Within two years of Walter Brown, Sr.'s death, his widow Corine Brown petitioned his estate for a year's support. The estate's executor and the Browns' minor children objected, arguing that she had already elected to take two real property bequests under his will in lieu of a year's support. They urged that (1) her receipt of the will which expressly set forth that the bequests were in lieu of her year's support, (2) her receipt of a deed from the executor granting her the real property interests so devised, (3) her subsequent payment of property taxes on the real estate parcels, and (4) her receipt since September 1997 of the rental income from the income-producing property established as a matter of law that she had knowingly elected to take the bequests in lieu of her right to a year's support. The probate court agreed and granted summary judgment in favor of the estate on Mrs. Brown's petition.
1. Former OCGA 53-5-5 1
provided that "[a] testator by his will may make provision for his spouse in lieu of year's support, in which case the surviving spouse must make an election." Where such a provision has been made and accepted by the wife after the husband's death, her right to a year's support is barred. 2
"It is well settled that a widow is entitled to a full disclosure of her rights and the condition of the estate before any agreement or election on her part as to the division of the estate is binding." 3
Thus, even though a widow elects to take a bequest in lieu of year's support, "she is not bound by such election, if made in ignorance of the condition of his estate or of any other fact material to her interest." 4
Absent undisputed evidence that the widow had the required knowledge at the time of her election, summary adjudication in favor of the estate is unauthorized. 5
Setting aside whether the evidence unequivocally showed that Mrs. Brown made an election, 6
we note that Mrs. Brown, who had only six years of formal education, was seventy-six when the will was offered for probate in solemn form. She testified that she was unaware of her year's support rights at the time of the alleged election, and the executor presented no evidence that Mrs. Brown knew the condition of the estate at that time. On this record, the court could not grant summary judgment against Mrs. Brown.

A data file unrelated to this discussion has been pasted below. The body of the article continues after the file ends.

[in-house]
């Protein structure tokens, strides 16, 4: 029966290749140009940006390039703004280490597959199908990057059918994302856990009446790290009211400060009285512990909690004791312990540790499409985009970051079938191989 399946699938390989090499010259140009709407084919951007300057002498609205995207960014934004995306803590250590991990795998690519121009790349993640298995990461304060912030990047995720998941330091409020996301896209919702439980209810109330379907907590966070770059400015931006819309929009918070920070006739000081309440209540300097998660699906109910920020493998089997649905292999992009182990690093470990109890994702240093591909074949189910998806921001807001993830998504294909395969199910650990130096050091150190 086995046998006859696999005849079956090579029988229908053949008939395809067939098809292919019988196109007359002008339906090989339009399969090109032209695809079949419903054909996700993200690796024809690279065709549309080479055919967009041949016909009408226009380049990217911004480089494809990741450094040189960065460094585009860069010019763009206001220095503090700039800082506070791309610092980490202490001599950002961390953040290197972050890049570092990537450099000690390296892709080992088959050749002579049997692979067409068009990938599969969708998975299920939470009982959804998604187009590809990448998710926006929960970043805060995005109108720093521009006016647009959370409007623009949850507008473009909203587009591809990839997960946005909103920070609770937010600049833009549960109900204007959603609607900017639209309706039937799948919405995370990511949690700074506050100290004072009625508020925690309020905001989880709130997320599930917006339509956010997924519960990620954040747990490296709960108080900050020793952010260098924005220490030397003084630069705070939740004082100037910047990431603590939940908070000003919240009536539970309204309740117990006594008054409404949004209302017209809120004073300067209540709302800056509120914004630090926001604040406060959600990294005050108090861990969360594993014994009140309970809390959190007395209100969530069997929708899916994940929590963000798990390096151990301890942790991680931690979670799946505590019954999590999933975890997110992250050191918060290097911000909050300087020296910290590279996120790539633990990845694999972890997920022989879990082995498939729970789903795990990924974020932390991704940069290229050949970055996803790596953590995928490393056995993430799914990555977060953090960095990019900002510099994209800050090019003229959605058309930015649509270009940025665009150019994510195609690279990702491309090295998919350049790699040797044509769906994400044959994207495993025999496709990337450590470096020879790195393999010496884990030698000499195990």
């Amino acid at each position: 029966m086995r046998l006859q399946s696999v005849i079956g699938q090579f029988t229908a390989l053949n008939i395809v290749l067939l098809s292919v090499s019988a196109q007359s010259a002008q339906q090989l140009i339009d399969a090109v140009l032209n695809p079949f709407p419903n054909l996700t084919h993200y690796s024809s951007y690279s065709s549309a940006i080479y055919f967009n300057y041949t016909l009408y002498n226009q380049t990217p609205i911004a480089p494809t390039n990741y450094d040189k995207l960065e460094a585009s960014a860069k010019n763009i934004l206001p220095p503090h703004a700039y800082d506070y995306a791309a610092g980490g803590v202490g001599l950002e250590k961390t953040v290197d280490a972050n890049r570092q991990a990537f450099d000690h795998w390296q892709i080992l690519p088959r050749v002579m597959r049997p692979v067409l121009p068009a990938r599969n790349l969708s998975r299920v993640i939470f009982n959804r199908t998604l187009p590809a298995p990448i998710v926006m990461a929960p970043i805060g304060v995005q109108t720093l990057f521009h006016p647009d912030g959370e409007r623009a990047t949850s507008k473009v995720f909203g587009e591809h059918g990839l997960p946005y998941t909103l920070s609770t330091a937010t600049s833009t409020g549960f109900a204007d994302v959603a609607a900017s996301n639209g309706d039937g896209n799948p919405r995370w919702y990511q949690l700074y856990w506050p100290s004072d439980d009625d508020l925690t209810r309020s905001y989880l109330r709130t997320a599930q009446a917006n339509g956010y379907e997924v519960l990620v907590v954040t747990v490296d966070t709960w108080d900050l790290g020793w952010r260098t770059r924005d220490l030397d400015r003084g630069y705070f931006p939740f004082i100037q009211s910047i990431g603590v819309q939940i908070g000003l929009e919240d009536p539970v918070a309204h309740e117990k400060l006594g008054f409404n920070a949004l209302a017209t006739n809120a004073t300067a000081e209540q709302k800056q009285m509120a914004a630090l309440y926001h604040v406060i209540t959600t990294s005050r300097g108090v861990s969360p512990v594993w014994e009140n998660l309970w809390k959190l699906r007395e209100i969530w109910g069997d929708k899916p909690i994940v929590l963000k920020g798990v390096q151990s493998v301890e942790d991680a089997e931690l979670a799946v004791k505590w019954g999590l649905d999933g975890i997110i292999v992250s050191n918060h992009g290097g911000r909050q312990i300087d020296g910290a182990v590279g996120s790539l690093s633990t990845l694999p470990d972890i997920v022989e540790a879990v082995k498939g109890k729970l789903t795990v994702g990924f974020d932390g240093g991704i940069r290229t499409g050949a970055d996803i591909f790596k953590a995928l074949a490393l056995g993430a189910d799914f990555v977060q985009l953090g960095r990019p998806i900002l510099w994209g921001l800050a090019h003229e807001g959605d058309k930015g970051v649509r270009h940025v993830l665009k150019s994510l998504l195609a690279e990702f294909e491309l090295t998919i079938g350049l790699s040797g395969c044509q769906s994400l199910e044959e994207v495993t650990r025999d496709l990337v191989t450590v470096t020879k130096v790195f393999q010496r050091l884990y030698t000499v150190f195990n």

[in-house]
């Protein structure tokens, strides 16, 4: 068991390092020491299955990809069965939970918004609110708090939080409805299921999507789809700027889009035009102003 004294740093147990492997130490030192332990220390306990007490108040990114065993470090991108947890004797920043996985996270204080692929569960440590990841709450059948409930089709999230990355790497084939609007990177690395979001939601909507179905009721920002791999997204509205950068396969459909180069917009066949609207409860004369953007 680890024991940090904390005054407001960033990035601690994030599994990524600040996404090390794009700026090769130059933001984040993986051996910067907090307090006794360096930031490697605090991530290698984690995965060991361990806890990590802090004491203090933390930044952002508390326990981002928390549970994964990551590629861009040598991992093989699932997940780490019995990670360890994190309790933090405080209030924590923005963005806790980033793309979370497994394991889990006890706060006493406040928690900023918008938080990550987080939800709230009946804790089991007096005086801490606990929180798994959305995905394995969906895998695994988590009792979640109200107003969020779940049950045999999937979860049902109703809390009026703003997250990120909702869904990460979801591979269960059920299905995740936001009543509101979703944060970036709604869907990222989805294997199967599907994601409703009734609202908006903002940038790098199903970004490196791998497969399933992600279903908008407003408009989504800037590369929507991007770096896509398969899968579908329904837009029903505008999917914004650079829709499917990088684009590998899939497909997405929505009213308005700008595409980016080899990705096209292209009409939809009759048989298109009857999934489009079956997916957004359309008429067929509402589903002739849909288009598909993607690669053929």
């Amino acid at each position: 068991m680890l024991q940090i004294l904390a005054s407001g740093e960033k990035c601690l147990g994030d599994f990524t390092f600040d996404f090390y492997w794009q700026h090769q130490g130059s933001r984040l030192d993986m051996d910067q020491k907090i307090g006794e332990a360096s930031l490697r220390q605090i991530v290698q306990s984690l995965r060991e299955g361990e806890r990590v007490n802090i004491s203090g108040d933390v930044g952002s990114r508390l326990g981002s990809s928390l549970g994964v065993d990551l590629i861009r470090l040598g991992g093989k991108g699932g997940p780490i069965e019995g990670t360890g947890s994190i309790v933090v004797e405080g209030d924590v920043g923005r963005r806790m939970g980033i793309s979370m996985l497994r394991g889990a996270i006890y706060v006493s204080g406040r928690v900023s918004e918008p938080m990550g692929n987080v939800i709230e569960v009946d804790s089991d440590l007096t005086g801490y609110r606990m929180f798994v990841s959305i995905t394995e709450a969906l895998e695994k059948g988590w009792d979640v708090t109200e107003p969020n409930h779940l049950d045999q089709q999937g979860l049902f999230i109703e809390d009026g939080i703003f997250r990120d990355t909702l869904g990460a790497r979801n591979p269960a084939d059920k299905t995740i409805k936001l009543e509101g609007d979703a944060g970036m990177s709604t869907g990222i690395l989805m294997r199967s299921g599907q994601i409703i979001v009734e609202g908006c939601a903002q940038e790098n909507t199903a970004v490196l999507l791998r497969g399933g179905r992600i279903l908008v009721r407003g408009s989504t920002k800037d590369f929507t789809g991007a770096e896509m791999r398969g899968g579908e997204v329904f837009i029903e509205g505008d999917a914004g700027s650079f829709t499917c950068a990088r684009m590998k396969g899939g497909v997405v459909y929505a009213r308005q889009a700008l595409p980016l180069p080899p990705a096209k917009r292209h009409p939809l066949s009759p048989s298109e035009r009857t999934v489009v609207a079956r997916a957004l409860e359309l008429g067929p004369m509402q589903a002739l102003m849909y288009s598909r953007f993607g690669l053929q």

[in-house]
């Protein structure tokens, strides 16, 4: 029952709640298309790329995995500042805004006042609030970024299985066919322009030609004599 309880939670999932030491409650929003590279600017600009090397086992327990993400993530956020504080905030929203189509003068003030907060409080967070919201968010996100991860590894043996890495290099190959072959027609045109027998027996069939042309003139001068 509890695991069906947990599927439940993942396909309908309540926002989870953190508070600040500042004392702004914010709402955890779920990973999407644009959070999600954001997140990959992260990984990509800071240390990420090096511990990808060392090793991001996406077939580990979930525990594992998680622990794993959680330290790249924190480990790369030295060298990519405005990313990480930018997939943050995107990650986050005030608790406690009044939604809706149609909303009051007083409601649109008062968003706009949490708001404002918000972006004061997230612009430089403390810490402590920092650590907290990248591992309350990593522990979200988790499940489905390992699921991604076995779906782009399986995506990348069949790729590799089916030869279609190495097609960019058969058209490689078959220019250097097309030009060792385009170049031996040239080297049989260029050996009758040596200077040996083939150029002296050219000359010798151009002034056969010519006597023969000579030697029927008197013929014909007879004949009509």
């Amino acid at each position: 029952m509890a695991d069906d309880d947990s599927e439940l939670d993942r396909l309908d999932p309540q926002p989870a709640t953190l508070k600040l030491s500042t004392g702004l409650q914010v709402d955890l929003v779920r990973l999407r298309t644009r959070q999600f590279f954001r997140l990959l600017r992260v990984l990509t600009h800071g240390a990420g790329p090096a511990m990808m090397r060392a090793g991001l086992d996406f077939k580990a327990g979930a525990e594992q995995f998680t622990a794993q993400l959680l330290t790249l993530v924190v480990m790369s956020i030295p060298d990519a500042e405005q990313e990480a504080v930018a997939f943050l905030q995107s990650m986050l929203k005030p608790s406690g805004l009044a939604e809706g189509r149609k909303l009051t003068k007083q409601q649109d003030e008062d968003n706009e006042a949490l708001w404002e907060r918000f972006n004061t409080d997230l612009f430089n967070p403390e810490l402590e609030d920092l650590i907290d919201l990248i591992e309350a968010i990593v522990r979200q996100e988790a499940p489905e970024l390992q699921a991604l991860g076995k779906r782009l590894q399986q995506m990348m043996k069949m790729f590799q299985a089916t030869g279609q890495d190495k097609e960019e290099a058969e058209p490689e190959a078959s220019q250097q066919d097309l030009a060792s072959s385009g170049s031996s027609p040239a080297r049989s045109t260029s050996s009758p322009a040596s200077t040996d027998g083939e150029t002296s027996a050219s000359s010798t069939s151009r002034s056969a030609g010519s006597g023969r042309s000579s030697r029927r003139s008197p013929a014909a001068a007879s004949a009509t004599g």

2. The executor then argues that since Mrs. Brown had been separated from Mr. Brown for 21 years at the time of his death, during which time he had provided her no financial support, no year's support is due. Separation of a legally married couple does not deprive the widow of her right to a year's support from his estate. 7
Conversely, the widow's economic dependency on the husband prior to his death is no longer relevant in determining whether she is entitled to a year's support. 8
Rather, "entitlement to a year's support award is a matter of status. . . . When one establishes that he or she is the spouse of the deceased, eligibility for year's support is also established." 9
Of course, at that point the amount of the award becomes a separate inquiry, 10
based on the factors set forth in former OCGA 53-5-2
(c). This is an equitable, fact-based determination that should be done on a full record. 11
Even if after applying these factors the court determines no money is due, the former Code section mandated a minimum payment of $1,600 to the widow. 12
Summary judgment against Mrs. Brown was accordingly unauthorized.
ON MOTION FOR RECONSIDERATION.
The other points raised in the motion are already addressed in the text of our opinion. The estate's motion for reconsideration is denied.
Hunter, Maclean, Exley & Dunn, Mills L. Morrison, Robert A. Lewallen, Jr., for appellee.